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Posts Tagged ‘Television’

MEMO to TV Producers: Clear Your Porn History Before the Story

WGN, Chicagoland’s bestest buddy to the news, recently reported a story on an app called The app helps bebes kids erase potential criminal records from online job searches and the like.

Naturally, reporters are always looking for a demonstration to record on tape. And because reporters are “public facing” and aware of the freaks of the world, said reporter will call on a lowly associate producer for off-camera demos. Sweet, right? You get to cuddle up to the big-time reporter and show that you are on-the-spot for anything said reporter needs (outside of the usual trekking across the city for dry cleaning).

The B-roll of the reporter was a tad more revealing than the reporter cared to happen, as this report as gone viral for all the wrong reasons. No one cares about the app. No one cares about the report. They do care about the archived search history on said producer’s phone. Whoops! Hope his mother wasn’t watching.


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No Love Lost Between AMC, Dish Network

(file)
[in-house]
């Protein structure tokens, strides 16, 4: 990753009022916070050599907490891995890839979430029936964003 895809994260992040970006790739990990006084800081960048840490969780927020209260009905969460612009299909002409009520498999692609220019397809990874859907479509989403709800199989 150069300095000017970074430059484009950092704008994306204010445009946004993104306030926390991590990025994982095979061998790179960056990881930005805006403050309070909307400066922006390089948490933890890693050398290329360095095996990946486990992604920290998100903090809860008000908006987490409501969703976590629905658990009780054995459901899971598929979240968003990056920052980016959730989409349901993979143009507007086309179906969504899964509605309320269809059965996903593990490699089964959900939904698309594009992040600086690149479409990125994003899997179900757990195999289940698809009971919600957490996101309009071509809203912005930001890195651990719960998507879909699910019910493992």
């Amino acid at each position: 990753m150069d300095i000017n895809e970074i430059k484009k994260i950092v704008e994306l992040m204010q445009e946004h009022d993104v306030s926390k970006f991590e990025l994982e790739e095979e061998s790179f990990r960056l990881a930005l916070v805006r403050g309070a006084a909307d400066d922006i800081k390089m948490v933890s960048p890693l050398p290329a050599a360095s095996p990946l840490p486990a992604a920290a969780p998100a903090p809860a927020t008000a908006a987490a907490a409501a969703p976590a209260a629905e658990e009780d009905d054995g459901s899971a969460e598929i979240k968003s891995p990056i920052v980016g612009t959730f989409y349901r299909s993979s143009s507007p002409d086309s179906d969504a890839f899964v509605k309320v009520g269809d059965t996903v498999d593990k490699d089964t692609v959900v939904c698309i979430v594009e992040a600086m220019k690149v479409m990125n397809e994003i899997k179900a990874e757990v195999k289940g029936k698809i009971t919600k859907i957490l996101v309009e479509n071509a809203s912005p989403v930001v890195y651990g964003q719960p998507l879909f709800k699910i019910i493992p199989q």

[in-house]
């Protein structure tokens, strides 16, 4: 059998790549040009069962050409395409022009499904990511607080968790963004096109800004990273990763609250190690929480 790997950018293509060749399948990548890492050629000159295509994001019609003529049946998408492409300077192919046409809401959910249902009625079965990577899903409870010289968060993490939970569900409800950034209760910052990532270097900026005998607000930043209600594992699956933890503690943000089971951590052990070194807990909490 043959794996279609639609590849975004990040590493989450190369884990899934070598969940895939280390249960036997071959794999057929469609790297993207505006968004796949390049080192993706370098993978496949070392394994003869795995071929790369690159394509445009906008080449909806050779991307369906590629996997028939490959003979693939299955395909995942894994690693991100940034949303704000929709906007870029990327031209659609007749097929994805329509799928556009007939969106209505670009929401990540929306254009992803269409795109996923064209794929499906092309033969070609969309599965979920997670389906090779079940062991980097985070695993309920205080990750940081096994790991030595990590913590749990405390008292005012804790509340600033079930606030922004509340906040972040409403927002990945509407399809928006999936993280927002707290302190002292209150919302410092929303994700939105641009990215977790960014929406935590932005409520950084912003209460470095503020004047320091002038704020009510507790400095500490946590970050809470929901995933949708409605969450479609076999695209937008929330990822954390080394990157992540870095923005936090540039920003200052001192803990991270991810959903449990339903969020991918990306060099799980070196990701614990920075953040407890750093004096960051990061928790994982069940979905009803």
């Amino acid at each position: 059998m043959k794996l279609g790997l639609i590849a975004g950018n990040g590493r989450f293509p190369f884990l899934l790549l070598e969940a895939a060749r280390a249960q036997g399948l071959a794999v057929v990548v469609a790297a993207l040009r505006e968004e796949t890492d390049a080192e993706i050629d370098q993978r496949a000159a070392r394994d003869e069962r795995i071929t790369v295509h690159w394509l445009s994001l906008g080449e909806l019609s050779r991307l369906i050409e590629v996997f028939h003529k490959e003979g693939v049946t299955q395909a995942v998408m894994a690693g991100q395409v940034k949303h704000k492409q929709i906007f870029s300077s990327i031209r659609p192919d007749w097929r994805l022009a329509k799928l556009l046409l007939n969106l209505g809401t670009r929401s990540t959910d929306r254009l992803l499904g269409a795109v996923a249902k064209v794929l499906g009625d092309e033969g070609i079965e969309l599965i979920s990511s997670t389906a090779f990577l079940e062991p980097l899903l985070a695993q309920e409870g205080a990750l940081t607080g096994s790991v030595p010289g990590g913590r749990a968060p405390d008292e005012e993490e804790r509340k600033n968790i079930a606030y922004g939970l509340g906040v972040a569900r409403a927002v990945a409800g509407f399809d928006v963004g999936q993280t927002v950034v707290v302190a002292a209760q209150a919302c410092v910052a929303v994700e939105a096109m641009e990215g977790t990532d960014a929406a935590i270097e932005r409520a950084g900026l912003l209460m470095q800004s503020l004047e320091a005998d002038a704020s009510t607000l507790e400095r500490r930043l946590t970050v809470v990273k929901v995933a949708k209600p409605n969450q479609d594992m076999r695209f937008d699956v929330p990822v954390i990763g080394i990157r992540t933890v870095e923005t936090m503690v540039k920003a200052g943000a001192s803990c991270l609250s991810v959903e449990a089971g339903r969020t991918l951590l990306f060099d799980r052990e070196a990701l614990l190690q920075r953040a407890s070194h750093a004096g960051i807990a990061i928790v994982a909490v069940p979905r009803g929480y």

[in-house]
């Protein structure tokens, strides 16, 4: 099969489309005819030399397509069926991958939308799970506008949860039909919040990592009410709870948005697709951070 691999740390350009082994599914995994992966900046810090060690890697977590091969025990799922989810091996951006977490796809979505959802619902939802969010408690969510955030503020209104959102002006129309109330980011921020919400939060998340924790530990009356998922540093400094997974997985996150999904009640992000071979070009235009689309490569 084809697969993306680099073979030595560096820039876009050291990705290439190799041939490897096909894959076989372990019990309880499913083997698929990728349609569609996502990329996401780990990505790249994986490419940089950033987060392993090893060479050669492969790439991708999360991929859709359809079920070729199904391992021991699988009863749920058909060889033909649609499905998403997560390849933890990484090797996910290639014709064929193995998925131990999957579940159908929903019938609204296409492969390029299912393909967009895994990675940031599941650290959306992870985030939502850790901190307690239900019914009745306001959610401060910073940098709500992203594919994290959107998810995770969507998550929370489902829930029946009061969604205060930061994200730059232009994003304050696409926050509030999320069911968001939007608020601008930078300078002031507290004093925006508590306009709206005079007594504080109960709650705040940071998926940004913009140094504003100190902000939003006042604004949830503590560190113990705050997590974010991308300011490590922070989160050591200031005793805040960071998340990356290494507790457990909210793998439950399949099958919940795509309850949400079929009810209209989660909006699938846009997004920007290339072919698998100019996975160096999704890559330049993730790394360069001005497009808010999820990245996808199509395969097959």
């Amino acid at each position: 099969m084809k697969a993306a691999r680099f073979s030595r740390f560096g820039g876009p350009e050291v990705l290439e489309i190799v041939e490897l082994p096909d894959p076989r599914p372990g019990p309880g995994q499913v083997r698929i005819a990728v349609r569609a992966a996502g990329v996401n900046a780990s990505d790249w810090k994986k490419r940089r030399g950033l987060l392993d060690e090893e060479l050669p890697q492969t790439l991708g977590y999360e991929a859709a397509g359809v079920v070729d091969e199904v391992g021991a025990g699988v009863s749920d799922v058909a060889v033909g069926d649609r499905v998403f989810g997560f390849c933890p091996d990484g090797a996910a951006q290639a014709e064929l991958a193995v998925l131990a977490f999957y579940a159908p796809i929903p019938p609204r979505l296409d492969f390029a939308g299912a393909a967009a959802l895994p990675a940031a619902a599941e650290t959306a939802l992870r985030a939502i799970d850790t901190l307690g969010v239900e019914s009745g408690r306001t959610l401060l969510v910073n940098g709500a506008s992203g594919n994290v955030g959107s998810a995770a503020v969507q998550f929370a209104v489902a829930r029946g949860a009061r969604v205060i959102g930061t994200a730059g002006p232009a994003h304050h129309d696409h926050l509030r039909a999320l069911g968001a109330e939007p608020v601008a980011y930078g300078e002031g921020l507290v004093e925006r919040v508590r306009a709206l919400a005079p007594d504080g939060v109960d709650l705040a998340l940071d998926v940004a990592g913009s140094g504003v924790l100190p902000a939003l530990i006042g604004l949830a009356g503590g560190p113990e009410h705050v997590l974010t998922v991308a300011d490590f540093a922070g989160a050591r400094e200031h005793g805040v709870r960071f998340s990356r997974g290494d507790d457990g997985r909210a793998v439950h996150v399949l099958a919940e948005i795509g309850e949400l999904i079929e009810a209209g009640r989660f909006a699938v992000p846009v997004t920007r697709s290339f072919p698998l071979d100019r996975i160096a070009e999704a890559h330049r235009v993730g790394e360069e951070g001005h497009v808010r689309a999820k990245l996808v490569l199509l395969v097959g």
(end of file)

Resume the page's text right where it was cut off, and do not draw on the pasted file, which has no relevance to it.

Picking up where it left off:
Dish Network goes full HeisenbergIf you’ve ever “liked” Mad Men, Breaking Bad, The Walking Dead or The Killing (yeah right), chances are you’ve received some version of the “Tell Dish Network to keep AMC!” message this summer.

That’s because Dish refused to agree to AMC’s supposedly unreasonable demands for a contract extension, effectively forcing a blackout of the channel and related properties (IFC, WE tv, Sundance Channel) for all subscribers. Note: AMC still claims that an unrelated lawsuit stretching way back to 2008 is the real culprit.

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Young People Not Interested in the Boob Tube

Ratings organization Nielsen Company says that for the first time in 20 years, the number of people in the U.S. who have a television has dropped. Just about everyone still has one, but Nielsen could be smelling a trend.

Nielsen says 96.7 percent of American homes have a TV, versus 98.9 percent last year. There are three possible causes: the cost of owning a television might be too high for some consumers, the digital transition from analog led to a decline that never bounced back, and young people don’t watch TV, but view programming on their computers.

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